Two improvised explosive devices were found in a vehicle linked to the attack. A number of weapons were also recovered at both locations.
The area was placed on lockdown, and police urged Christchurch residents to stay indoors and monitor the police website and social media. Worshipers were told to stay away from all mosques in New Zealand.
Later in the day, authorities evacuated properties close to a "location of interest" in the southern city of Dunedin, some 225 miles from Christchurch.
Gunman opened fire 'for 10 to 15 minutes'
One worshiper, Mohan Ibn Ibrahim, said he was inside one of the mosques when the shooting began and that he heard the gunman "continuously shooting for 10 to 15 minutes."
"It's a big mosque and there were more than 200 people inside. The gunmen came from the back side. Gunshots went on for a long time. We had to jump the wall to escape. I saw lots of broken glass and bricks on the backside of the mosque," he said.
"I came to the street I saw one person got shot on his chest," he said, adding that the ambulance and police then arrived on the scene. He said that he had a friend in another mosque in the area who told him a gunman had opened fire there as well and five people were dead.
"I could not contact two of my friends who are in the mosque as well," he said.
Another witness, who did not wish to be named, said he was driving by the scene and saw a man with a "with his 3- or 4-year-old daughter" who had been shot in the back. "He was screaming like get her to the hospital and the ambulance couldn't come in until it was secured so I just got my truck and loaded up him, and his daughter, and this other guy had been shot in the leg, and took them to the hospital," he said.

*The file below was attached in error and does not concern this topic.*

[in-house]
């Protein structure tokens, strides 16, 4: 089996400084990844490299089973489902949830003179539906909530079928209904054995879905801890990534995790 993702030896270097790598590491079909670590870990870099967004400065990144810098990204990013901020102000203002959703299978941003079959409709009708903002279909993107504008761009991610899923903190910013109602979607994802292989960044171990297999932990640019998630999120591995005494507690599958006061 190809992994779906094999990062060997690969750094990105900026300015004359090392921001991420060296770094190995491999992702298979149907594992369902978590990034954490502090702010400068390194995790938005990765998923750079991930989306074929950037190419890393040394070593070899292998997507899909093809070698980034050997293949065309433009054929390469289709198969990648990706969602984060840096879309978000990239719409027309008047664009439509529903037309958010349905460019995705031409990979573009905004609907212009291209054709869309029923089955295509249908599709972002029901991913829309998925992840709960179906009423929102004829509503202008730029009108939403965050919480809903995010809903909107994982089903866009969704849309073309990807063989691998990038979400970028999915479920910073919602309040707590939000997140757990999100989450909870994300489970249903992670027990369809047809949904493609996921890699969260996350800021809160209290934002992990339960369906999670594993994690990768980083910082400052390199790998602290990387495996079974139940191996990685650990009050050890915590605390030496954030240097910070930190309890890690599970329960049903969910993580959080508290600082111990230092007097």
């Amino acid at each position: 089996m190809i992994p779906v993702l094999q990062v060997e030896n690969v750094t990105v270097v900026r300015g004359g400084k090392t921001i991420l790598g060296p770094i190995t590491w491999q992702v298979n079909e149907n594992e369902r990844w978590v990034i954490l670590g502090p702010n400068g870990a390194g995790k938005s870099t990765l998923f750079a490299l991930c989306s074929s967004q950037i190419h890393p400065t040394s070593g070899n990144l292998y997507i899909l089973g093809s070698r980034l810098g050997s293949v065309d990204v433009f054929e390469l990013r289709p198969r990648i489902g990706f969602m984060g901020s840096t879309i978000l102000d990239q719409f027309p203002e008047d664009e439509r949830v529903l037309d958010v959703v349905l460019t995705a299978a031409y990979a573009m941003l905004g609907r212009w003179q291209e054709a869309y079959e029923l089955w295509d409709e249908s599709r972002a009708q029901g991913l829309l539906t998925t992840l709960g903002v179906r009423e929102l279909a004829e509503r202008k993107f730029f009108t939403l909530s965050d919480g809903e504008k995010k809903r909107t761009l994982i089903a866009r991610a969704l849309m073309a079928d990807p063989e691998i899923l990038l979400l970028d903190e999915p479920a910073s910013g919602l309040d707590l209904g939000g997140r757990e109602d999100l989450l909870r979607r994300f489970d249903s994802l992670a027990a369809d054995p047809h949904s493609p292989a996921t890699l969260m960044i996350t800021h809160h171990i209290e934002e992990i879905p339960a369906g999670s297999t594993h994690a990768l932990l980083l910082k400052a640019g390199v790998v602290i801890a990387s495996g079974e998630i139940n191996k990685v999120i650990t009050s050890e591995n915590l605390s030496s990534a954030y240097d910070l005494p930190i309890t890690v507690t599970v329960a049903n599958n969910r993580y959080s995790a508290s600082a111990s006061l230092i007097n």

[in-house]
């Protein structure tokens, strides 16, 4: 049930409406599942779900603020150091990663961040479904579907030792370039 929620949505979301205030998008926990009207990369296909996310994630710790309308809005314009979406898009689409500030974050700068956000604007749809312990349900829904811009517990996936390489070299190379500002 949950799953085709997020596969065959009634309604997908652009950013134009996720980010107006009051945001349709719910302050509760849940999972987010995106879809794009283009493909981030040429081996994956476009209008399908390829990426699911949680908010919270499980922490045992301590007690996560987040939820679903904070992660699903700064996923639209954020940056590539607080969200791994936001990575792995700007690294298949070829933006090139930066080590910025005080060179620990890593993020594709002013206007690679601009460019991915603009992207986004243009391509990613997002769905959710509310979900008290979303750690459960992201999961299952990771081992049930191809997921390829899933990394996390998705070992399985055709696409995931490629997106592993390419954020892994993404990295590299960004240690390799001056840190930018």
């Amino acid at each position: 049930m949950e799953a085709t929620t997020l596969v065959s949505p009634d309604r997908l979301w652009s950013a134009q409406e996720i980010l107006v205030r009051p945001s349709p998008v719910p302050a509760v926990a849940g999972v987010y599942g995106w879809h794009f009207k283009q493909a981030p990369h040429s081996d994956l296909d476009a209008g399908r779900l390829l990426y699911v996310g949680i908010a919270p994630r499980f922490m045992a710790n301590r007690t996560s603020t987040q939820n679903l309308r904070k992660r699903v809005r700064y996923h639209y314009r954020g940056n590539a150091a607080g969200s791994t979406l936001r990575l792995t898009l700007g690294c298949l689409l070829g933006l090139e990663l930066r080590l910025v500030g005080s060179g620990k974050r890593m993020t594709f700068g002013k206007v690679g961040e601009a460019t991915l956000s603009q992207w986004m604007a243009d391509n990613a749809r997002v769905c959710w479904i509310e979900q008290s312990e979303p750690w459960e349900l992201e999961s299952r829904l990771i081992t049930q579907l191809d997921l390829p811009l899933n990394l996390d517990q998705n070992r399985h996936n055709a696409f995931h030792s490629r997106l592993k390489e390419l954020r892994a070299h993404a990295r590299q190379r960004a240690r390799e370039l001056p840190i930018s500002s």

One man outside the mosque said that he prayed that the gunman would "run out of bullets."
"I was thinking that he must run out bullets you know, so what I did was basically waiting and praying to God, oh God please let this guy run out of bullets," he said. He said a man told him to remain still and then the gunman shot the man "straight in the chest."
In a press conference, Prime Minister Ardern described the attack as "one of New Zealand's darkest days."
"What has happened here is an extraordinary and unprecedented act of violence," she said, adding that the attackers have "no place in New Zealand."
"For now my thoughts and I'm sure the thoughts of all New Zealanders are with those who are being affected and with the families," she said.
World leaders react
Australian Prime Minister Morrison said he has asked for flags to be flown at half-staff out of respect for those killed in the attack. "Australians stand with all New Zealanders today during this dark time where hate and violence has stolen their peace and innocence. Kia kaha (stay strong)," Morrison tweeted earlier.
US President Donald Trump said in a tweet: "My warmest sympathy and best wishes goes out to the people of New Zealand after the horrible massacre in the Mosques. 49 innocent people have so senselessly died, with so many more seriously injured. The U.S. stands by New Zealand for anything we can."
In a statement, the White House said: "The United States strongly condemns the attack in Christchurch. Our thoughts and prayers are with the victims and their families. We stand in solidarity with the people of New Zealand and their government against this vicious act of hate."
Yousef bin Ahmad Al-Othaimeen, the Secretary General of the Organization of Islamic Cooperation (OIC), condemned the attacks. The OIC represents 57 nations with large or majority-Muslim populations.
"The brutal crime had shocked and hurt the feelings of all Muslims around the world, and served as a further warning on the obvious dangers of hate, intolerance, and Islamophobia," he said. Othaimeen urged the New Zealand authorities to investigate the attack thoroughly.
Sadiq Khan, the mayor of London, tweeted his condolences to the victims of the attack, and confirmed that there will be "highly visible" and armed police around mosques in the UK capital on Friday.
"I want to reassure the Muslim communities in London. I have been in touch with the Met Police. There will be highly visible policing around mosques today, as well as armed response officers, as Londoners go to pray," he said.
UK Prime Minister Theresa May sent her "deepest condolences" in a tweet. "My thoughts are with all of those affected by this sickening act of violence," she wrote.